There seems to be a lot of smart readers on here with a diverse skillset, and look at the outcome from the ABC competition, so I'd imagine some pretty good results could be achieved (with snazzy promotional material to boot).

(Apologies to Tom if broadcasting this plea here this bothers you.)

 
At 11:03 AM, December 11, 2007, Anonymous Andy said...

"I'd rather a group that was moderate on the roading topic, i.e. either felt roads were an important part of any balanced transport network, (but may disagree on the configuration), or were at least not openly hostile to roads. Because I think it does any cause a disservice when groups get extremist."

I think roads are a part of any balanced transport network, but I also think we've already got all the roads we need in order to satisfy that part of the balance.

There are already enough of a pro-roading bias in the debate, and mitigating that requires a certain level of hostility in my opinion. When you're negotiating with someone whose goals are that radically different from your own, you dont start with your bargaining position at the point of reasonability versus their extremism.

 
At 10:00 PM, December 11, 2007, Anonymous Michael said...

"Actually, is there any interest from Tom's readers (inclusive of Tom) in getting organised in some way to lobby for a particular outcome with this plan?"
Yes. I'm not particularly qualified, but what you outlined is broadly in line with my thinking too.

 
At 8:34 AM, December 12, 2007, Blogger Tom said...

Erentz: I'm with you on the lobby group idea, and I especially agree that it needs to start soon, especially since some commentators (e.g. the DomPost) are trying to make this look like a funding battle between different sets of roading schemes, with PT as a very distant afterthought. I'm not sure whether I'll be in a position to put a lot of time into such a group, but I'll certainly add my input and promote it where possible.

I think I'm with Andy in that we have enough roading capacity for the future, provided there's a shift in mindset towards PT. I wouldn't be totally averse to some roading improvements to remove specific choke points or improve safety, but not major increases in the number of lanes. We do need to be careful not to come across as mad hippies, but on the other hand we should be strongly promoting the idea that there is another way.

 
At 4:56 AM, December 13, 2007, Anonymous Kevyn Miller said...

Andy, Is it the the WCC and WRC that have the extremist position on roads? Or Cabinet?
I presume you aren't referring to Transit. That would be tantamount to arguing that OnTrack have an extremist position regarding railways.
I can understand LTNZ having a pro-roads bias as they get all there funding from road user fees, which were originally intended to relieve ratepayers of the burden of developing Main Highways, or State Highways as they are known today.
Would the WCC and WRC change their tune if the Funding Assistance Rates were increased from the current approx. 50% to 100%? The rate of assistance for local roads hasn't been increased for 50 years despite the huge increase in the proportion of local roads carrying heavy volumes of traffic. PT subsidies were only transferred from Crown to the road fund 18 years ago but the amount of subsidies has increased 50 fold since then. The real assistance paid to local authorities for local roads has been stuck at $m400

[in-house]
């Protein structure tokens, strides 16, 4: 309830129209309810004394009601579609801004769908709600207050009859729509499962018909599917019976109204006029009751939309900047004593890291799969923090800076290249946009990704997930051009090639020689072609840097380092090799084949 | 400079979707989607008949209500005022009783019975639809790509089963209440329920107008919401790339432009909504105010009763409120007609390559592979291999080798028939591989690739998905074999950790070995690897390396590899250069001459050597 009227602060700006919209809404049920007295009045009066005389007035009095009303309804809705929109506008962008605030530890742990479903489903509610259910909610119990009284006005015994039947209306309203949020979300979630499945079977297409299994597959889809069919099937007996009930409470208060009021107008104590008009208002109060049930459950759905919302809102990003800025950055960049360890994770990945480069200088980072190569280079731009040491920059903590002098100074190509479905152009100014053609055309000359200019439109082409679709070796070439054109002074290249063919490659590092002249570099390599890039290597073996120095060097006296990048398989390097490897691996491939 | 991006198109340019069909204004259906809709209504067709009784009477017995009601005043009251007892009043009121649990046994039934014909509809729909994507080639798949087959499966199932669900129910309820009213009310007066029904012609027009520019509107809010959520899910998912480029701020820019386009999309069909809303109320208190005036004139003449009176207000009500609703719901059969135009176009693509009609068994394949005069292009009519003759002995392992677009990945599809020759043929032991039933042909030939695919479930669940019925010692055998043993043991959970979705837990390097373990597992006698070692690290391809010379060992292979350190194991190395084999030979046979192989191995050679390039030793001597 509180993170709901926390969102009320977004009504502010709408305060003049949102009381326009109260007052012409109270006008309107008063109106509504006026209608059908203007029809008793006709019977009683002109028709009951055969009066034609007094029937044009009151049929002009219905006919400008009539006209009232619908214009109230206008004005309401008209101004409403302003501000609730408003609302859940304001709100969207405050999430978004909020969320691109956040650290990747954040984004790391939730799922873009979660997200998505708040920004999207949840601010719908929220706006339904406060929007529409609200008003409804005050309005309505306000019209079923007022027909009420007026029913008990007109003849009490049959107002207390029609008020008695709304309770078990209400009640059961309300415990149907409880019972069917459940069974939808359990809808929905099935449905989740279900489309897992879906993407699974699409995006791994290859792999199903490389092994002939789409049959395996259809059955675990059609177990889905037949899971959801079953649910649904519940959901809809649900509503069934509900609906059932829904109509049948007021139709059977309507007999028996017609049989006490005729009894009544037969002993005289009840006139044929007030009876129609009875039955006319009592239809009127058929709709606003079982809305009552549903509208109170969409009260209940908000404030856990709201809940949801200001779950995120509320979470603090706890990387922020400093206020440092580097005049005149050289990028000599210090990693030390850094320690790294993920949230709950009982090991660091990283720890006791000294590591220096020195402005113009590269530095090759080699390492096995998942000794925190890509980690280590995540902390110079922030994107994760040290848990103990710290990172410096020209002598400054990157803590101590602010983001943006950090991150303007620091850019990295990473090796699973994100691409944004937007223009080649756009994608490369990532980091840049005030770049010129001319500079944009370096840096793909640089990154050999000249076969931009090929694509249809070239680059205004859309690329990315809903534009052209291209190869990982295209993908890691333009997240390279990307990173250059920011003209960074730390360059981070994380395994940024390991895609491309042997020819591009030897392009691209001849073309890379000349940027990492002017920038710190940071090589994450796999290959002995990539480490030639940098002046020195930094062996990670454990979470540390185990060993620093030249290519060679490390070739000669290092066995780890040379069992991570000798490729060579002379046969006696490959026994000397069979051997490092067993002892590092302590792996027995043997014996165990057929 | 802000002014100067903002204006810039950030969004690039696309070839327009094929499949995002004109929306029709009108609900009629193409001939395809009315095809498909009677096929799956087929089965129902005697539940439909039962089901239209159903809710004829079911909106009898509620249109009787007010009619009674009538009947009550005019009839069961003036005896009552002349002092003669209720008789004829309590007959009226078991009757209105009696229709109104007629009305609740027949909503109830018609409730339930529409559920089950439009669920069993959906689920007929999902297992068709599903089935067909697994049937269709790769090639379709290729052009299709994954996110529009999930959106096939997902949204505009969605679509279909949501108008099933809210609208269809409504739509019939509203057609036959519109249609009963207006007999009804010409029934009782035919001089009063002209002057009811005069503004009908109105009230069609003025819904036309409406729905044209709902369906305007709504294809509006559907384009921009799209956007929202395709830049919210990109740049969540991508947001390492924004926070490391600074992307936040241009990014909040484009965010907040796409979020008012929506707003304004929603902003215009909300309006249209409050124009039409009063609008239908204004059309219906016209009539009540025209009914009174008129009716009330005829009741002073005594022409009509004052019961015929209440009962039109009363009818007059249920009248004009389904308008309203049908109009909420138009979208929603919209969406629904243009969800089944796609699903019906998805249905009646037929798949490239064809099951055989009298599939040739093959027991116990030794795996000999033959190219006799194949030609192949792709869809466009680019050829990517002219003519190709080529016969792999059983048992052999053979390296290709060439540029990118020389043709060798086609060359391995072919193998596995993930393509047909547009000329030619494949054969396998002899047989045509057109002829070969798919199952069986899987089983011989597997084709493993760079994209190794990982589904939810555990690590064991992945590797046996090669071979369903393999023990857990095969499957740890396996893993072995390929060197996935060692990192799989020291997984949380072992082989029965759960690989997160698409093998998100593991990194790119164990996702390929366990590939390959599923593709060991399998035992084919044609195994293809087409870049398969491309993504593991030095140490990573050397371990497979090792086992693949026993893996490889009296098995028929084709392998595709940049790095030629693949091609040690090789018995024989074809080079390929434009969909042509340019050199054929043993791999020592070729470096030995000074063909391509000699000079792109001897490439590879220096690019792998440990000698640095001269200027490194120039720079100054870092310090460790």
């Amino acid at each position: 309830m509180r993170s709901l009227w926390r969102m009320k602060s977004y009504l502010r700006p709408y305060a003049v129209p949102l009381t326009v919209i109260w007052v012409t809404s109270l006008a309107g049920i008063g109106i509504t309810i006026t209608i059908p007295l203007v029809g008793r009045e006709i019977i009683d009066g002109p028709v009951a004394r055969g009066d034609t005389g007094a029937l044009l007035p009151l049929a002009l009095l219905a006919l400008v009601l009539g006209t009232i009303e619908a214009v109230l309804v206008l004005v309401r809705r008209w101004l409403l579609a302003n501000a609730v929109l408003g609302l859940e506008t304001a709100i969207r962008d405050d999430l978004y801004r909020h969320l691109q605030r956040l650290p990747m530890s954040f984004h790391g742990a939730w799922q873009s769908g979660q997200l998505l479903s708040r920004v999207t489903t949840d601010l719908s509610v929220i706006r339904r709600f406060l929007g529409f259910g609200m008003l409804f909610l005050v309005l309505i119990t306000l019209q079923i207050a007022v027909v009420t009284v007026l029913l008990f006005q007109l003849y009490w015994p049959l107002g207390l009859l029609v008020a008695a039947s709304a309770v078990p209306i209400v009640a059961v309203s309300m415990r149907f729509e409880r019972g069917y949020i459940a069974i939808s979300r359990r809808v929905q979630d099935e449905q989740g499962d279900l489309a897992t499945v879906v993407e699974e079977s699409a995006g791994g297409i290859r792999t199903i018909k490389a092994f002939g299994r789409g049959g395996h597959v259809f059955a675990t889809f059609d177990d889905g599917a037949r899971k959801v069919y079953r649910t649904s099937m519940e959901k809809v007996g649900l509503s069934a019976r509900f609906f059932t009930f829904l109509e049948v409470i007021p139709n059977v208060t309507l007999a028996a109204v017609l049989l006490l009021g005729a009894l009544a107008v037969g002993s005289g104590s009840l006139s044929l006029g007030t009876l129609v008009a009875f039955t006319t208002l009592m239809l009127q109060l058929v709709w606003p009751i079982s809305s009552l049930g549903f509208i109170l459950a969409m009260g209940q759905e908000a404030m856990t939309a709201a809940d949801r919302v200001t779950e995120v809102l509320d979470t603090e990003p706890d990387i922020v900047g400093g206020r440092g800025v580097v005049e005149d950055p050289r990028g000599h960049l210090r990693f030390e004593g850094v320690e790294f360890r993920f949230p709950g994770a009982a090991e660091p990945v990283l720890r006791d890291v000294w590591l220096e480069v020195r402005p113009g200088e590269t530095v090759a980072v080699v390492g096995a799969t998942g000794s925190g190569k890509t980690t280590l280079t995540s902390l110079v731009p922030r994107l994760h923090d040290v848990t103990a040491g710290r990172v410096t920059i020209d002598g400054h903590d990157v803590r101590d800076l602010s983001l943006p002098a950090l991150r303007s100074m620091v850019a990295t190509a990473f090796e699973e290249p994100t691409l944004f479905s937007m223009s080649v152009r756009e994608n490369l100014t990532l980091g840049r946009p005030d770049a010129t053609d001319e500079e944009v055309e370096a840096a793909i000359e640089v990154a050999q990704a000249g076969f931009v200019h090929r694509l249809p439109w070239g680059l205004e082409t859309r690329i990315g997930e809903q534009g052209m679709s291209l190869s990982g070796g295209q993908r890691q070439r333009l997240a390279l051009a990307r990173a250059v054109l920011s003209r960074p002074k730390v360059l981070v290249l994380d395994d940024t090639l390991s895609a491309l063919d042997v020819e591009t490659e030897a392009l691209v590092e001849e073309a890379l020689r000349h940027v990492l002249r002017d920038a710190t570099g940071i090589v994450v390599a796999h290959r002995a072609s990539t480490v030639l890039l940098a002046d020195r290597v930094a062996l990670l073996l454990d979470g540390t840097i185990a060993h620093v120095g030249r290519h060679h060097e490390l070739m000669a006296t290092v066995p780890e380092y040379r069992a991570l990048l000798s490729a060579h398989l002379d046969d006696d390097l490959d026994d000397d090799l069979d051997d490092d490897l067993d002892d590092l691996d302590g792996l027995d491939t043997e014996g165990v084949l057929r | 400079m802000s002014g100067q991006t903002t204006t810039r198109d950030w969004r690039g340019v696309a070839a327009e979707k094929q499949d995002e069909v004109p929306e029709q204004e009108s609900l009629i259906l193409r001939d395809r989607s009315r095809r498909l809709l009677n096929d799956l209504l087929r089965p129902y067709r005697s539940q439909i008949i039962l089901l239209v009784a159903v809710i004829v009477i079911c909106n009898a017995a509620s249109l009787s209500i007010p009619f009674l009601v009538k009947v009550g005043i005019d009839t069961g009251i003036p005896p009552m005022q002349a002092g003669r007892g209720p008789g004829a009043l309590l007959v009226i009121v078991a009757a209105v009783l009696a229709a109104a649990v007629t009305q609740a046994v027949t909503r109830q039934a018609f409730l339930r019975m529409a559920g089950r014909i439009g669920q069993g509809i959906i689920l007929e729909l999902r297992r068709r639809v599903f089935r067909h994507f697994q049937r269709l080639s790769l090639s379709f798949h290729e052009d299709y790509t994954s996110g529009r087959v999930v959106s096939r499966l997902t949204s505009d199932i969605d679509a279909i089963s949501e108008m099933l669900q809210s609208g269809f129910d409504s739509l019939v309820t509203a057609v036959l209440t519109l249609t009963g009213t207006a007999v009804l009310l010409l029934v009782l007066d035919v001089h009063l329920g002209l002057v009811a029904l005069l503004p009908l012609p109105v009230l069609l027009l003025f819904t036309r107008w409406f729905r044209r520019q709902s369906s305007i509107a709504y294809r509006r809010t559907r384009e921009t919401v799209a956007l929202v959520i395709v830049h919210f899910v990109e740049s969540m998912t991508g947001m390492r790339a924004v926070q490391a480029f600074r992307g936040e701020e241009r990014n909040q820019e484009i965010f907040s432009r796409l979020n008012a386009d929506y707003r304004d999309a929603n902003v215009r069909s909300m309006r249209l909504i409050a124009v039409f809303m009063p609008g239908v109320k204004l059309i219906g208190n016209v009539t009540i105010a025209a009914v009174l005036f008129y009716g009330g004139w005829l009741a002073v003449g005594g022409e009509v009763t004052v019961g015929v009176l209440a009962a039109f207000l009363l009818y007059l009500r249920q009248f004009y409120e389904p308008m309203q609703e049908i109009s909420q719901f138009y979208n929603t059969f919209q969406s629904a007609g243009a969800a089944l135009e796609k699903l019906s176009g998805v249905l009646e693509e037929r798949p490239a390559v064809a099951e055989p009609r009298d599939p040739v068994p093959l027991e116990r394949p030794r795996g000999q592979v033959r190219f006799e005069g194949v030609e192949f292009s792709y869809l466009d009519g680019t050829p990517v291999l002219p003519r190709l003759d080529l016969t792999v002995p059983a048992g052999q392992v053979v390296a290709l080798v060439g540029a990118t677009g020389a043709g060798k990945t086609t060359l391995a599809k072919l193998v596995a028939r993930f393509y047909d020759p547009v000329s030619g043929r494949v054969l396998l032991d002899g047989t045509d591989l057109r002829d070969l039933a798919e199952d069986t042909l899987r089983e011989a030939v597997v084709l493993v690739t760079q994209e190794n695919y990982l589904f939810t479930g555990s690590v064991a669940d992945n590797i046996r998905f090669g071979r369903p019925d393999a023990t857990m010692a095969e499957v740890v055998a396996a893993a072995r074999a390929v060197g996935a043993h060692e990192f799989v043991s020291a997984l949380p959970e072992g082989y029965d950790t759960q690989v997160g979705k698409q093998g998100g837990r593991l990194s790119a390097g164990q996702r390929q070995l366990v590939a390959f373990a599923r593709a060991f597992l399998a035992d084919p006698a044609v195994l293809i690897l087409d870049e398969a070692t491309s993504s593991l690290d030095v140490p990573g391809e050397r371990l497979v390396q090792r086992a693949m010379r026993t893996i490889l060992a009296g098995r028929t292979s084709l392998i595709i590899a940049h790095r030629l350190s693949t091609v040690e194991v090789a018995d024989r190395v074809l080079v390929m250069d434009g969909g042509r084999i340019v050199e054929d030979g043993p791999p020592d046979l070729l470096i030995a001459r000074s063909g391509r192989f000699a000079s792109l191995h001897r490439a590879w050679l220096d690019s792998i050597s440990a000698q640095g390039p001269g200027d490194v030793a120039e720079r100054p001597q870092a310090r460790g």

(2006 dollars) since 1960. I don't have any problem with road users relieving ratepayers of the entire burden of funding land transport. I think it is essential that maintenance and operations of PT receive the rate of subsidy as capital investment otherwise there is a temptation to build flash new systems simply because the cash is available for that and not for maintaining and operating an already succesful system. The different rates of subsidies for State Highways and local roads and PT creates obvious problems in urban areas especially Auckland and Wellington where motorways become the preferred option simply because they don't impact on rates and that can have an undue influence on councillors who have an eye on keeping their seats at the next election.
I now live in Christchurch so the precise situation you were referring to isn't covered in the local papers.

PS, Tom, I realise this is off-topic but do you know anything about the proposed 26 story "The Pinnacle" apartment building in Central Christchurch? This is the only article with a decent picture that I have been able to find. Any comments?
http://www.nbr.co.nz/home/column_article.asp?id=19685&cid=16&cname=

 
At 11:40 AM, December 15, 2007, Blogger Erentz said...

Okay, to get started I've created a Yahoo Group boringly titled lightrail_wgtn.

If those that are interested in taking part want to sign up, we can see how much effort we'll have available, and look at going from there.

(Of course you're not obligated to anything by signing up, if you're merely curious go for it.)